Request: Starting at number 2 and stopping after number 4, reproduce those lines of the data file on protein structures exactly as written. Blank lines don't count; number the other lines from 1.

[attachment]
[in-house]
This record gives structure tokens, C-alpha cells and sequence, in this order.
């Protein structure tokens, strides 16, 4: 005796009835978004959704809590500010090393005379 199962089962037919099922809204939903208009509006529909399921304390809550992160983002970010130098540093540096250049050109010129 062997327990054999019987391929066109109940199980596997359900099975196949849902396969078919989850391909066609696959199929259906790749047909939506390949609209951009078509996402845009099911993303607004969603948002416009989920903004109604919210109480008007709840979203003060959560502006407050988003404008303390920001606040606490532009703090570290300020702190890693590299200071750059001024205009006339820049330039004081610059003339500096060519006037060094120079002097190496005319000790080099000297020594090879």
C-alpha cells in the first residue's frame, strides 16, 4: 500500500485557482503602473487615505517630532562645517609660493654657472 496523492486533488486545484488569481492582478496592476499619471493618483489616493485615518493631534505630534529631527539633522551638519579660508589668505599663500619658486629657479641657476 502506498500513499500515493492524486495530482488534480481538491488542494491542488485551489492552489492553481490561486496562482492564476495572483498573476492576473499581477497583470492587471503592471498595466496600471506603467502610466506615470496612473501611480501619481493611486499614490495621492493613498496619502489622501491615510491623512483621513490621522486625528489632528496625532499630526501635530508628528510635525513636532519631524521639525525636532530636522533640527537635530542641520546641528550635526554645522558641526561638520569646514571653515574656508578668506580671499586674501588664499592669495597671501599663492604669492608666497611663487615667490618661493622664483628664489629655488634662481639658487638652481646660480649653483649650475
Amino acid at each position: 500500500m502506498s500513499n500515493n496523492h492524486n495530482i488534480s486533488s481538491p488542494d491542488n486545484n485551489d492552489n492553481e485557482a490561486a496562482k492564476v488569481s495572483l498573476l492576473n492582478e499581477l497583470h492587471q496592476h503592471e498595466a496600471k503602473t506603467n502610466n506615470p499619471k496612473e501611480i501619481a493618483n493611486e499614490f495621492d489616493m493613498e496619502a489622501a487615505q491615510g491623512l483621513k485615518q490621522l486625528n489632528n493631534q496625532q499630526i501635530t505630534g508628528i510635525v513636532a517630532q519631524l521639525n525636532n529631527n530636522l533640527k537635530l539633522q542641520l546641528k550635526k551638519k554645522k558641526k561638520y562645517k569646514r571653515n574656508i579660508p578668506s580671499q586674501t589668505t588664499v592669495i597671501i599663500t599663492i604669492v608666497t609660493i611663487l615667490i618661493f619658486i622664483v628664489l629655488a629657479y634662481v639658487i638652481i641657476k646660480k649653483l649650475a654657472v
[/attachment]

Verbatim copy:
This record gives structure tokens, C-alpha cells and sequence, in this order.
């Protein structure tokens, strides 16, 4: 005796009835978004959704809590500010090393005379 199962089962037919099922809204939903208009509006529909399921304390809550992160983002970010130098540093540096250049050109010129 062997327990054999019987391929066109109940199980596997359900099975196949849902396969078919989850391909066609696959199929259906790749047909939506390949609209951009078509996402845009099911993303607004969603948002416009989920903004109604919210109480008007709840979203003060959560502006407050988003404008303390920001606040606490532009703090570290300020702190890693590299200071750059001024205009006339820049330039004081610059003339500096060519006037060094120079002097190496005319000790080099000297020594090879």
C-alpha cells in the first residue's frame, strides 16, 4: 500500500485557482503602473487615505517630532562645517609660493654657472 496523492486533488486545484488569481492582478496592476499619471493618483489616493485615518493631534505630534529631527539633522551638519579660508589668505599663500619658486629657479641657476 502506498500513499500515493492524486495530482488534480481538491488542494491542488485551489492552489492553481490561486496562482492564476495572483498573476492576473499581477497583470492587471503592471498595466496600471506603467502610466506615470496612473501611480501619481493611486499614490495621492493613498496619502489622501491615510491623512483621513490621522486625528489632528496625532499630526501635530508628528510635525513636532519631524521639525525636532530636522533640527537635530542641520546641528550635526554645522558641526561638520569646514571653515574656508578668506580671499586674501588664499592669495597671501599663492604669492608666497611663487615667490618661493622664483628664489629655488634662481639658487638652481646660480649653483649650475